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The Northerner

House past home of the presidents

Jessica Ulmer

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The Honors House was a home for the university’s presidents before it was a place to learn for students.

The ranch-style house can be seen on the corner of Nunn Drive and University Drive.

It was built on an area of farmland in the late 1960s, now Northern Kentucky University. When Dr. Leon Boothe was the president of the university, from about 1983 to 1994, he lived there with his family and dubbed it the President’s House. To accommodate the family, the house had to be added onto.

In 1998 President James Votruba decided to live off campus, he offered the house to the Honors Program, which was started in the early 1980s. Before moving into the house, the Honors Program was on the fourth floor of Landrum Academic Center without an office.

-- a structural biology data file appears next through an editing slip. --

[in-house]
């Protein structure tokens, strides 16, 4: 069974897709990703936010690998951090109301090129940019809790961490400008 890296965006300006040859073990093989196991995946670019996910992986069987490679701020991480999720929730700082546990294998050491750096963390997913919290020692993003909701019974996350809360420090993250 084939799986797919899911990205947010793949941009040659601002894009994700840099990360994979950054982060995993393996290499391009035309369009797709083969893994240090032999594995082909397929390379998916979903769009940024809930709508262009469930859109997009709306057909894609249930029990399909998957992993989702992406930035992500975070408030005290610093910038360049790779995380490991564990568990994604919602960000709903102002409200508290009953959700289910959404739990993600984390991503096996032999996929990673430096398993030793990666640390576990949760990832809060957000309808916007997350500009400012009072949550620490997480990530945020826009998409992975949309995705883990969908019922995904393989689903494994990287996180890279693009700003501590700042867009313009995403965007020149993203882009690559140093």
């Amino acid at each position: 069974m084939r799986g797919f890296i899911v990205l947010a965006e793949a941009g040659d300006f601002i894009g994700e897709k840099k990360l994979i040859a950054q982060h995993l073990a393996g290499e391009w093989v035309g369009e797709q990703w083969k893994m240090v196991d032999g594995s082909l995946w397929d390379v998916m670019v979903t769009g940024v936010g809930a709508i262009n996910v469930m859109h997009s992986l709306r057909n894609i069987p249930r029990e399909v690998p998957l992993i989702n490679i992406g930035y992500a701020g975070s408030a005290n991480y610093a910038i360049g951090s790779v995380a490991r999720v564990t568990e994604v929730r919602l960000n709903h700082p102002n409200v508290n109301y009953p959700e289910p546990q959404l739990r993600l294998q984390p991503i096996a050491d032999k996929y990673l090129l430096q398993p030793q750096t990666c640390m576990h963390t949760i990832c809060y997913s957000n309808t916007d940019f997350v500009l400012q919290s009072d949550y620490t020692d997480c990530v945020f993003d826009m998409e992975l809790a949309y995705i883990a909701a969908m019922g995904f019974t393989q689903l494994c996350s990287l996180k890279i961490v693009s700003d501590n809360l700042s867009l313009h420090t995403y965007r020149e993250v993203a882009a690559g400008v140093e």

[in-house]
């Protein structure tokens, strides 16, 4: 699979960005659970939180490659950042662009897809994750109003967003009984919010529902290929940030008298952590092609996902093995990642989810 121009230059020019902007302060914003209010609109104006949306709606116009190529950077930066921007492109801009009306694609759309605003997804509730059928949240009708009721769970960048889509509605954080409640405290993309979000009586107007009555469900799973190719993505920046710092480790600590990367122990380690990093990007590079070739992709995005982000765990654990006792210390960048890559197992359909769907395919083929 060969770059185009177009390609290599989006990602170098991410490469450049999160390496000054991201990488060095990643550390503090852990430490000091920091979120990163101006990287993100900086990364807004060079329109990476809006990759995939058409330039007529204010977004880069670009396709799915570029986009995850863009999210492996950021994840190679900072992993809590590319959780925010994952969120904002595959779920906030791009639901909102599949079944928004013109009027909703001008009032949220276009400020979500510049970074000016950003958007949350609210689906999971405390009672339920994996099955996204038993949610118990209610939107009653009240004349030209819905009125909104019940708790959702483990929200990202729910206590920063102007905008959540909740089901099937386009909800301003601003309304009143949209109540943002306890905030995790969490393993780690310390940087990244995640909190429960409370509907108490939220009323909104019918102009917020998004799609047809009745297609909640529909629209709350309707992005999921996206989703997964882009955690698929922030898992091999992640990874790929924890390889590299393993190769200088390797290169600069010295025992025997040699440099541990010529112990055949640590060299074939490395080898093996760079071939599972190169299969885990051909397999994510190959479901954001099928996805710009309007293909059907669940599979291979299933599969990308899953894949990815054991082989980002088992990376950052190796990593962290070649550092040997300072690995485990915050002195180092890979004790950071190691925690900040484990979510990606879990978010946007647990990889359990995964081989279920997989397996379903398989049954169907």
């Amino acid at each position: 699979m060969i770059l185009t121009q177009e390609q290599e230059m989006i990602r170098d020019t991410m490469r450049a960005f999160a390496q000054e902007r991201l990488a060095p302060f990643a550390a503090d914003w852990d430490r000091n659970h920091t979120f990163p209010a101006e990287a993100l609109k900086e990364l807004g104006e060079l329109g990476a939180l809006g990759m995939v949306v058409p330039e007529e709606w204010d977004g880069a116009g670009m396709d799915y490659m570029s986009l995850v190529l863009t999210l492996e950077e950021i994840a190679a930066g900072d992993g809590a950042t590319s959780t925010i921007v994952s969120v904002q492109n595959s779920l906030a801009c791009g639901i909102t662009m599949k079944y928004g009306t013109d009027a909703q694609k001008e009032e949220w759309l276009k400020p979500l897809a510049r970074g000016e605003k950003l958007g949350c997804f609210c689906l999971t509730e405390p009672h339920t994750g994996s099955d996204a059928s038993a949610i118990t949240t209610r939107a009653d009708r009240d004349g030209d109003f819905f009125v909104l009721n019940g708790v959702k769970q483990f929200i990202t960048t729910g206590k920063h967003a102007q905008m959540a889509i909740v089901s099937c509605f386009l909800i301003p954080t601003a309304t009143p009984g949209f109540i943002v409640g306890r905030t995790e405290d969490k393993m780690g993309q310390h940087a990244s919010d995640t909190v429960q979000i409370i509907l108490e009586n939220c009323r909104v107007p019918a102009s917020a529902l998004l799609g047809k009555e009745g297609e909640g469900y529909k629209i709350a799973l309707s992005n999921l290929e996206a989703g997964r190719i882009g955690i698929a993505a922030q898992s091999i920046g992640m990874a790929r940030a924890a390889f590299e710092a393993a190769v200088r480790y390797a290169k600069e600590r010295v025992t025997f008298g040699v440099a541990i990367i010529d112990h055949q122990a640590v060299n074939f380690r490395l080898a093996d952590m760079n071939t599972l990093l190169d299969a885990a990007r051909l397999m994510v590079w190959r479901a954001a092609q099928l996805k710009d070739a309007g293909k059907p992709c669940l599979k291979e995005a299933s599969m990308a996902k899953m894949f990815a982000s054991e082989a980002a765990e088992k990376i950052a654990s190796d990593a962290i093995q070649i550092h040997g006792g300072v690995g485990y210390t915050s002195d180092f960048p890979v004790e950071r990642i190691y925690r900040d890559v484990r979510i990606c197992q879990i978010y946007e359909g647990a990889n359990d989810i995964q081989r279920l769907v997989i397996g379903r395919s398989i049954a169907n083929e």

“The Honors House” is made up of the Honors student center, four classrooms for about 400 Honor students, a computer lab and an administrative center for the faculty and staff.

“We are a community of

students and faculty work

ing together on projects and classes in the same area,” Honor’s Program Director Thomas Zaniello said.

The house itself seems a bit secluded from the rest of the campus. An organic garden, which students planted and keep up, surrounds the house and is the reason for such a spacious yard. In a class called “How does your garden grow?” students must grow a garden and then write about the experience.

Another class offered in the Honors Program also uses the house’s surroundings. The class, called “A Sense of Place,” allows the students to gather natural materials from the woods and construct a project out of their findings.

“We take full advantage of our surroundings,” Zaniello said. “The house is perfect for the Honors Program and it’s not too far from the dorms.”

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The Independent Student Newspaper of Northern Kentucky University.
House past home of the presidents